Edited 8/2/2005 2:01 am ET by Theodora

SuB's picture

First, apologies to all, Lorna Landvik did NOT write The Jane Austen Book Club, which I hated.  My mistake, Landvik wrote Angry Housewives and Patty June's House of Curl.  Just picked up H. of C. from the library and am looking forward to reading it.  Also got The Rule of Four and J. Evanovich's Ten Big Ones, which elicited a belly laugh from my husband within the first 5 pages-always a good sign.


I thought I was the only person on the planet who loved A Short History of a Small Place and now here are two more.  How cool is that?


Tried listening to The Well of Lost Plots on CD but couldn't get into it.  I just inherited a print copy, however, so I might take another whack at it, sometimes you just have to be in the mood for certain books.  Or I'll start with the first one.


Mimi, ITA with all you said.  Have you read Winter's Tale by Mark Helprin, or Prodigal Summer by Barbara Kingsolver?  You might enjoy them.  Both challenging.  Personally, I find nothing wrong with a good bodice ripper, the hard part is finding a good one.


Ira Glass' show is called This American Life.  Check NPR's website for more info, he is truly unique and amazing.  Loved the poultry show.  We discovered David Sedaris (Santaland Diaries is a must-read) and Sarah Vowell (Take the Cannolli) - both sick and twisted authors - on his show.


Sandra, ditto what everyone said about Harry Potter 1-3, don't skip them!  Along a similar vein (I think? didn't finish it) as the J. Fforde books, you might like Cornelia Funke's books Inkheart and The Thief Lord.  Also Terry Pratchett's The Wee Free Men, which is a total scream and not just for youngsters.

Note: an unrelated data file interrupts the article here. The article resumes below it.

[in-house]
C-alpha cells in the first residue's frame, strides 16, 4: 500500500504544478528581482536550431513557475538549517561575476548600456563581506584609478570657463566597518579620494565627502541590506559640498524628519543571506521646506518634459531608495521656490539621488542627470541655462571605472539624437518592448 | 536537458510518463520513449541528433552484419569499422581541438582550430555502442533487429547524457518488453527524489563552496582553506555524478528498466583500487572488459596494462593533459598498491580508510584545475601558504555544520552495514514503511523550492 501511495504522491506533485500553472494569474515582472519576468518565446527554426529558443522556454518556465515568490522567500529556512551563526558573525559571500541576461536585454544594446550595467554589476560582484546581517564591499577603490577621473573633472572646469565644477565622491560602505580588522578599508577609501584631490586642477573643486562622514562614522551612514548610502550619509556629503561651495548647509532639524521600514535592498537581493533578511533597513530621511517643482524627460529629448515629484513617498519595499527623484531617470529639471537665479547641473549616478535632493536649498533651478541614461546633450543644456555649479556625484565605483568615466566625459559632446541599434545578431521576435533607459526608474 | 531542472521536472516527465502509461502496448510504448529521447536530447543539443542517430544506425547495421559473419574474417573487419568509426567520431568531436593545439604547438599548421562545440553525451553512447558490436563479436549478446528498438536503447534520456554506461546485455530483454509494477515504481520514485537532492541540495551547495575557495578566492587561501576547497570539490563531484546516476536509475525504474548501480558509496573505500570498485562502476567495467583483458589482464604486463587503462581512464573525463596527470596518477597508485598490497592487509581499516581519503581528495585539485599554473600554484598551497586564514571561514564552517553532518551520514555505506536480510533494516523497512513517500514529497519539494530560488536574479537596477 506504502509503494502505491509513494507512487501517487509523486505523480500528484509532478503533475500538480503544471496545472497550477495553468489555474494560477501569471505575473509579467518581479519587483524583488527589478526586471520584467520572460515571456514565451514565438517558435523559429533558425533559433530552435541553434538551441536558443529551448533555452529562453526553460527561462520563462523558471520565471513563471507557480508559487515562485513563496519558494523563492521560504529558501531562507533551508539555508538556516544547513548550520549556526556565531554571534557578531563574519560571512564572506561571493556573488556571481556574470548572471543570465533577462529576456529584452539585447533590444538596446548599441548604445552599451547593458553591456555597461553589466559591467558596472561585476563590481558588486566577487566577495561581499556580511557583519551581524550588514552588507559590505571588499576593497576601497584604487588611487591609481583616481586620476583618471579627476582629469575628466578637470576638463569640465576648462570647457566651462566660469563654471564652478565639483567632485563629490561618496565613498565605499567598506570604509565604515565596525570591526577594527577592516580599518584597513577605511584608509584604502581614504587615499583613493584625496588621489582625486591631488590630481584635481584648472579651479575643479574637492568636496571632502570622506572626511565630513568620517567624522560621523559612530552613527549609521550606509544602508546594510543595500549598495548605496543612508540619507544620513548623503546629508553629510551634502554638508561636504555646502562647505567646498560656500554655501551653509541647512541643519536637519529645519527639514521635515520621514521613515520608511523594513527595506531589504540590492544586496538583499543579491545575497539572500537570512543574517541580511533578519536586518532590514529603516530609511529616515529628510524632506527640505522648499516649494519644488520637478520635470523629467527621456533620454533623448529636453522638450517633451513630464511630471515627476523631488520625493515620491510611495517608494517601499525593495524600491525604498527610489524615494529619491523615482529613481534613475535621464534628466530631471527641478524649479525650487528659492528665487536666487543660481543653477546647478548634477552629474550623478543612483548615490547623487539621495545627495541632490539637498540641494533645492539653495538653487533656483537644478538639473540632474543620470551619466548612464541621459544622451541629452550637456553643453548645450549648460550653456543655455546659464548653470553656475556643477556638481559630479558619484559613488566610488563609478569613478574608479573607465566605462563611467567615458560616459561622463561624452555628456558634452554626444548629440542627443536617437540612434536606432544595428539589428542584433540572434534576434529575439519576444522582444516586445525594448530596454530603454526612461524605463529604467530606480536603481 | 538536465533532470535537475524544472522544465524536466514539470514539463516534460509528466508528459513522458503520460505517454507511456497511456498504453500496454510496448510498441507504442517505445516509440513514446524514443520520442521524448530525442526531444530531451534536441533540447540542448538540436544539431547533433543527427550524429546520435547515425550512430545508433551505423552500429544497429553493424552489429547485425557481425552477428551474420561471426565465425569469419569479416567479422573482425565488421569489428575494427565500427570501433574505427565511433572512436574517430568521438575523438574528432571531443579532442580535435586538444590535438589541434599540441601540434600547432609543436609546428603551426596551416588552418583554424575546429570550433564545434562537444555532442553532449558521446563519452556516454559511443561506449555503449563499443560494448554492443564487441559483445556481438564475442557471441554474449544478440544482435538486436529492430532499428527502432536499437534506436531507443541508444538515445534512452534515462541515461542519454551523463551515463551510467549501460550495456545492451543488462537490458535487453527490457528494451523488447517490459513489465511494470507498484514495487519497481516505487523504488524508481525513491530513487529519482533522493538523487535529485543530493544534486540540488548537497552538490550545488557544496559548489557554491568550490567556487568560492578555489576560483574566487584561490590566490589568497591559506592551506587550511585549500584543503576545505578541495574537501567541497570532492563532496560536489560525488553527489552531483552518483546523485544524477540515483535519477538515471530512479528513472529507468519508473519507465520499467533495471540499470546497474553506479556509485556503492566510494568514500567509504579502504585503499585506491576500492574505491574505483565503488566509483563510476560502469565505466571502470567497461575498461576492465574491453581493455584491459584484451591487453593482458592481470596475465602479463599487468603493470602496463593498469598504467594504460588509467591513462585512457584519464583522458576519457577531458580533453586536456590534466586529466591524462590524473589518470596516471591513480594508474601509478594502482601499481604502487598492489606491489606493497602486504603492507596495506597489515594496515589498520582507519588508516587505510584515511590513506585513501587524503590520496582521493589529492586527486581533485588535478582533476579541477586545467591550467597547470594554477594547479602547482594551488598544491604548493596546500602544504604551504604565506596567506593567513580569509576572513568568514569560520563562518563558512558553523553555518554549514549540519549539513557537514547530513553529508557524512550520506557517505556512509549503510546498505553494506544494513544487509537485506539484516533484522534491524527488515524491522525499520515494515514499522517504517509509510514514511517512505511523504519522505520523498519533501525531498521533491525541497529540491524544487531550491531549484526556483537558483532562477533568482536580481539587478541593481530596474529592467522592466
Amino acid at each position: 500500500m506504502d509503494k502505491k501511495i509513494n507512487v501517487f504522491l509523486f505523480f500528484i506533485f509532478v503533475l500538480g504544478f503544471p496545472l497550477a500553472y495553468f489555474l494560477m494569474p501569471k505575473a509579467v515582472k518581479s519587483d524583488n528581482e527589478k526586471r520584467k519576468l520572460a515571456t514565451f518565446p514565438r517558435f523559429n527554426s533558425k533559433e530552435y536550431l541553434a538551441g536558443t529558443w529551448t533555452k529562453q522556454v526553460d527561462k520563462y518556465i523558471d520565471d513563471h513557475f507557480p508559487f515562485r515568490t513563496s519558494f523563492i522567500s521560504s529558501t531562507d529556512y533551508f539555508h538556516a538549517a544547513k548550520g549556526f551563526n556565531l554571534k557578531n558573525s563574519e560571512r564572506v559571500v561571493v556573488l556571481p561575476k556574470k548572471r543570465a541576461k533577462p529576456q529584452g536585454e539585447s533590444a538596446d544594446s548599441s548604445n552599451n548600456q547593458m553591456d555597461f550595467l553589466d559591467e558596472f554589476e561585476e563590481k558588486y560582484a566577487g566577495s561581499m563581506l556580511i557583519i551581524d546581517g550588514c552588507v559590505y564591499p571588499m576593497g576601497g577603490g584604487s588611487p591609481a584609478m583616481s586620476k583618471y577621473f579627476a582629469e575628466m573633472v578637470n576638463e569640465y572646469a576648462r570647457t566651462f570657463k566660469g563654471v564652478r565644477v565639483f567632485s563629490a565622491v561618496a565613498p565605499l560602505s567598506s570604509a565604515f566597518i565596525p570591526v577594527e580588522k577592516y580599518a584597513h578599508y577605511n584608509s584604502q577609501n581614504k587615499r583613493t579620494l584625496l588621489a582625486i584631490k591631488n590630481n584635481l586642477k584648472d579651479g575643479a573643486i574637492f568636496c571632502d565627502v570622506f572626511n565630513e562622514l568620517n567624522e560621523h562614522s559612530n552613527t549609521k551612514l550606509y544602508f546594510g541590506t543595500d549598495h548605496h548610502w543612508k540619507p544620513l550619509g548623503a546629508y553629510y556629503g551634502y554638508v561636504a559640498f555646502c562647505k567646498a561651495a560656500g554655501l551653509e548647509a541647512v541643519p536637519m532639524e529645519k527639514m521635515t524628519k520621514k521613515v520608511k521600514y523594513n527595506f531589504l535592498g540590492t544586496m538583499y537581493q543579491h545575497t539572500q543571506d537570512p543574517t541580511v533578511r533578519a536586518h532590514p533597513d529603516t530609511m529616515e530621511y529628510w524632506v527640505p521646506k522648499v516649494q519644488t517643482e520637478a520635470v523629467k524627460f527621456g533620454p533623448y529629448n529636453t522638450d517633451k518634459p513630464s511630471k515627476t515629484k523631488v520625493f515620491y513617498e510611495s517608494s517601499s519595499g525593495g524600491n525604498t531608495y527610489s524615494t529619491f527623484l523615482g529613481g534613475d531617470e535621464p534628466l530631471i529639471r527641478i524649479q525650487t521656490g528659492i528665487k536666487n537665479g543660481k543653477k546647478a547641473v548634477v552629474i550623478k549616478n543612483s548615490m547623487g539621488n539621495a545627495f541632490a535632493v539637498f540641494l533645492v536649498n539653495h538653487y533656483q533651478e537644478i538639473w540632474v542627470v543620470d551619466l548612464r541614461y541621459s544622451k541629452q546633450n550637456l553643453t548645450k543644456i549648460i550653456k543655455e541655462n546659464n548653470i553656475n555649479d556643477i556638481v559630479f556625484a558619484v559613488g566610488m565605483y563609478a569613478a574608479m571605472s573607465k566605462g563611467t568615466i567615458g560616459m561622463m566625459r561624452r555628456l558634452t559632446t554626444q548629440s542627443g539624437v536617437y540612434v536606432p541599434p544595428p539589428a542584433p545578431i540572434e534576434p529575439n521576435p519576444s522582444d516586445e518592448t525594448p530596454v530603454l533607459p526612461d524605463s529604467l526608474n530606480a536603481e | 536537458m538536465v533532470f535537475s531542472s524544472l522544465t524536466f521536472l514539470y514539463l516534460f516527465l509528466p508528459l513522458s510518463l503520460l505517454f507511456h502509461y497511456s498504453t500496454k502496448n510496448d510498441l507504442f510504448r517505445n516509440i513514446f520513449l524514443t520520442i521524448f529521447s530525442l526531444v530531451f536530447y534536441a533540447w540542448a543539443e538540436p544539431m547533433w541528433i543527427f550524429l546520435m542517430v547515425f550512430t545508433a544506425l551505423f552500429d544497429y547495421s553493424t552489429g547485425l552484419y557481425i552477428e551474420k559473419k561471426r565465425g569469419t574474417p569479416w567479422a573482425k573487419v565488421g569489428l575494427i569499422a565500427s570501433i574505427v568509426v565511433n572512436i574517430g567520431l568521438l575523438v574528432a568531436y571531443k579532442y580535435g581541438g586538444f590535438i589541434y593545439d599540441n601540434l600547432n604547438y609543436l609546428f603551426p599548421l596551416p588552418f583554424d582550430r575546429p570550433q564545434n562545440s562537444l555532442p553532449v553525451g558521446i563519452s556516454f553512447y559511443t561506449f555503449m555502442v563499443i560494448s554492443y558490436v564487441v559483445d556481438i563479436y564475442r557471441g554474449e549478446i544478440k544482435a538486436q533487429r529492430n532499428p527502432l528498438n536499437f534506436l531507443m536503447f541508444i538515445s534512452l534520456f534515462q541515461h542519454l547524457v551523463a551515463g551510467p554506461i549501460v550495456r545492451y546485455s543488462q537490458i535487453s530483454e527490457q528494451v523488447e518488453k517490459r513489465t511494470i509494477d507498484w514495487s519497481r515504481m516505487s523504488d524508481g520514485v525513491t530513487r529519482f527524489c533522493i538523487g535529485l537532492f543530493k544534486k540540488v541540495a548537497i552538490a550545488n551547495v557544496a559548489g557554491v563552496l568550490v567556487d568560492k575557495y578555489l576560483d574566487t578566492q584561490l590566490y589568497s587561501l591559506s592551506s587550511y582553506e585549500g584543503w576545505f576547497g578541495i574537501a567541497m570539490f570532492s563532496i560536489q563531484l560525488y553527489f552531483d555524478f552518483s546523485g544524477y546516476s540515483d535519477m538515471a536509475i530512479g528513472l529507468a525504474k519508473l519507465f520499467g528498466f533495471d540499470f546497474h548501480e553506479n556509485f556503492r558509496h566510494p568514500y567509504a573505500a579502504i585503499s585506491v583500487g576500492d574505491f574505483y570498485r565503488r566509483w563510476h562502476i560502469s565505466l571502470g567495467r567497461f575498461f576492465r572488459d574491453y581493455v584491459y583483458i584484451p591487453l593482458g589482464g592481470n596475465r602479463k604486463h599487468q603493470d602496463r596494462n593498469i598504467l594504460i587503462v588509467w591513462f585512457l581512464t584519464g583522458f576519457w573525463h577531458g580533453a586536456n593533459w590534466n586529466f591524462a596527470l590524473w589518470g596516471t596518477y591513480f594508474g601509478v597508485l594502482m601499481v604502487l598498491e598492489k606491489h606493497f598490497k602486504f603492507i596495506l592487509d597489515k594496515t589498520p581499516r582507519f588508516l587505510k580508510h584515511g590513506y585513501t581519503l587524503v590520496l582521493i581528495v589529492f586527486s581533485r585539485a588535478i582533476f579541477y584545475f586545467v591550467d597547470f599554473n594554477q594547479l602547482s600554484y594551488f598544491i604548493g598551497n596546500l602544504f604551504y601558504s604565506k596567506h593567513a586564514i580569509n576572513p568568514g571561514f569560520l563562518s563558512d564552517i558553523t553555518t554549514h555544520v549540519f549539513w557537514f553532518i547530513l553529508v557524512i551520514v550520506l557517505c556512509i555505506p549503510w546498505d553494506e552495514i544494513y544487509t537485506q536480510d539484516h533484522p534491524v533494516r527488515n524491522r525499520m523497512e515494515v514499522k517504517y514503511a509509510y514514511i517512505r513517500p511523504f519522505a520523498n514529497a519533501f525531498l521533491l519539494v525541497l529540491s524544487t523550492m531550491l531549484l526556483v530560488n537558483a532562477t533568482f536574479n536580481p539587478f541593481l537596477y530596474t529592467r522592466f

Theodora, you are a fellow Christopher Moore afficionado??  I LOVE his books, I died laughing.  And cried at the end of Lamb, his best by far IMO, though being from SF I have a real soft spot for Blooksucking Fiends.  Funny though, like Dixie said about Sick Puppy, not everyone I recommended them to loved them as much as I did.  Go figure.


My, this has turned into a lively thread, so many good suggestions.  Thanks again everyone!



Outside of a dog, a book is man's best friend.  Inside of a dog, it's too dark to read.   -- Groucho Marx


Edited 8/2/2005 2:52 am ET by Sue B.

Cheers, Sue B.

The older I get, the better I was.

mimi54's picture

Sue B:  I have not read those two particular ones, I will add them to my list.  Thanks!


Right now I have five books waiting in the wings, and the new Patricia Cornwell on order for this fall.  Life is good :)


mimi

mimi54's picture

SueB:  For something completly different, try David Sedaris' Me Talk Pretty Some Day.  I laughed until my face hurt!  It is about living in a foreign country and learning a new language.


mimi

Gretchen's picture

And a lot more stuff about his dysfuncional past (and present). That is the book with the description of his meal in NYC where the "towers of food were on the plate like expensive NY real estate".  If you don't remember it, go back and find it.

Gretchen

Gretchen